We walked in the morning light past the linga -- sacred symbol of Shiva -- towards one of the smallest temples in Angkor. As we came to the main gate we saw why this temple is known as Banteay Srei -- meaning the "Citadel of Women" or perhaps "Citadel of Beauty". It is a temple in miniature when compared to the grand state temples of Angkor Wat or Banyon and its stonework glowed a warm shade of red thanks to the pink sandstone that is used throughout.
We were instantly captivated by the delicate carvings of female figures and detailed mythological narratives that cover every available surface.
Banteay Srei was built in the later half of the 10th century by Yajnavaraha, guru to the future king Jayavarman V. The temple, which is dedicated to the Hindu god Shiva, has remained in use at least until the 14th century. It was rediscovered only in 1914, and was the subject of a celebrated case of art theft when a young Frenchman, André Malraux, stole four devatas in 1923 (he was soon arrested and the figures returned). Ironically, Malraux later became the French Minister of Culture in the deGaulle administration.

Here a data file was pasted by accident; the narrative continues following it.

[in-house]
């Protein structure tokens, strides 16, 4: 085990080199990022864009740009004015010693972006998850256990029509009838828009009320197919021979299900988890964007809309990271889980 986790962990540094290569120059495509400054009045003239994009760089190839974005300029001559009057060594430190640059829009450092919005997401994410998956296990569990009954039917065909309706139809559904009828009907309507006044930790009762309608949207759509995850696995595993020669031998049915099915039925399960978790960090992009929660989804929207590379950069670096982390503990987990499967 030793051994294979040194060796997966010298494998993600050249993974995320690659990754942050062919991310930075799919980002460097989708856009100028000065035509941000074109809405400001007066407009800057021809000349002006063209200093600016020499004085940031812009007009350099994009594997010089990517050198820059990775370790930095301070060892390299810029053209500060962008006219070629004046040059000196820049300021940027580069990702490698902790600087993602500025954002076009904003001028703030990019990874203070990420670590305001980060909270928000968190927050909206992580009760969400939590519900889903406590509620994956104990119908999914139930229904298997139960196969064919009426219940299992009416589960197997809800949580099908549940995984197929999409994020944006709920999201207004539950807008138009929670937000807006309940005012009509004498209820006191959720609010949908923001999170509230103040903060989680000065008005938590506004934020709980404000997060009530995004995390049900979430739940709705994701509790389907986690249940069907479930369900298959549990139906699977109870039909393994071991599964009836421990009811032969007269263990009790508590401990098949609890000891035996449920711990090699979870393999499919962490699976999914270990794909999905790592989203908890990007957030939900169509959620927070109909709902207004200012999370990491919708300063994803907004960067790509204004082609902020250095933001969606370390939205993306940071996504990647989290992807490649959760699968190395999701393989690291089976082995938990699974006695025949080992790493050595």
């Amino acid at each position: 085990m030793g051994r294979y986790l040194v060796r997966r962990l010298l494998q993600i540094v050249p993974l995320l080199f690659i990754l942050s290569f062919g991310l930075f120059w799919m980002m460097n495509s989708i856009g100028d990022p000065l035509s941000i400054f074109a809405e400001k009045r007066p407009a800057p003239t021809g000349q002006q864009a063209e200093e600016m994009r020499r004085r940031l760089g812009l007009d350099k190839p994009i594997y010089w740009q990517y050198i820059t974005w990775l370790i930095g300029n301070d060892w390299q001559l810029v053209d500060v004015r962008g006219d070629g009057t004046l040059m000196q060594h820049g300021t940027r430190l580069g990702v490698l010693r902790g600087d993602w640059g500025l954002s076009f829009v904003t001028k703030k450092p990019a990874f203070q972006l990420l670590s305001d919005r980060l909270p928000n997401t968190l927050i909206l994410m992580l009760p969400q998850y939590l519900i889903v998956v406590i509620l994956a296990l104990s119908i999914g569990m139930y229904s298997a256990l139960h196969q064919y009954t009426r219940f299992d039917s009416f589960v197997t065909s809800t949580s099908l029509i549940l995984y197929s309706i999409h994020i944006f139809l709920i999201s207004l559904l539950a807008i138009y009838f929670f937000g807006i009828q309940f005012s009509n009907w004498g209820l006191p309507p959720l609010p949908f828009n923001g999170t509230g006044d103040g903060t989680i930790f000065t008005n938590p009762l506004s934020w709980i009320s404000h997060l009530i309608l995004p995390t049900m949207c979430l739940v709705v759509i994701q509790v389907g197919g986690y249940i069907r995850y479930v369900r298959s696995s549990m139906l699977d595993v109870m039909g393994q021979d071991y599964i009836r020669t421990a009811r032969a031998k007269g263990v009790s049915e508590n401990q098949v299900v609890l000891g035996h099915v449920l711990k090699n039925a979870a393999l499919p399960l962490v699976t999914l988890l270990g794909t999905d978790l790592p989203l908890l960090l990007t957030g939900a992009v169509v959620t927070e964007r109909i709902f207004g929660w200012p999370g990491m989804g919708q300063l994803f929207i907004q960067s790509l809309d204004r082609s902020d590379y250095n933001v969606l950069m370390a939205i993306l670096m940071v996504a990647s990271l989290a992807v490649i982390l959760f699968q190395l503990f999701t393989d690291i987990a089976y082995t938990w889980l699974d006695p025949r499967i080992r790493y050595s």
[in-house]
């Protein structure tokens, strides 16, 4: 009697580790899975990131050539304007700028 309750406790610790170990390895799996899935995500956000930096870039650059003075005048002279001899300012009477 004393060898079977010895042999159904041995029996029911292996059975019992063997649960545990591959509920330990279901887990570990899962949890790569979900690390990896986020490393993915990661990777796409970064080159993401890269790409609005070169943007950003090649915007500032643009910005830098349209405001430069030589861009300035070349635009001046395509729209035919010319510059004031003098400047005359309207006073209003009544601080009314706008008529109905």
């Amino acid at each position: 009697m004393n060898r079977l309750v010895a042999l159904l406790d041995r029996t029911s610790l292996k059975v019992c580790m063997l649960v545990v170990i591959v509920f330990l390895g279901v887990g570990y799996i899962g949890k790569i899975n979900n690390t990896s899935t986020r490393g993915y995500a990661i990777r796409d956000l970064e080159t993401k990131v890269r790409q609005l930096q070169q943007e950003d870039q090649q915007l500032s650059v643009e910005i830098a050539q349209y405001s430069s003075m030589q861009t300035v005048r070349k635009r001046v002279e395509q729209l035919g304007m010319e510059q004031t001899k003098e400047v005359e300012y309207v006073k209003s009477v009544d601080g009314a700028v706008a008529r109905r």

The main sanctuary stands on a t-shaped platform. The monkey guardians are reproduction sculptures.
Below stands one of the two library buildings; in the centre is a false door for spirits.
Rob asks Mr. Thy a question as we stand in the second gopura of Banteay Srei.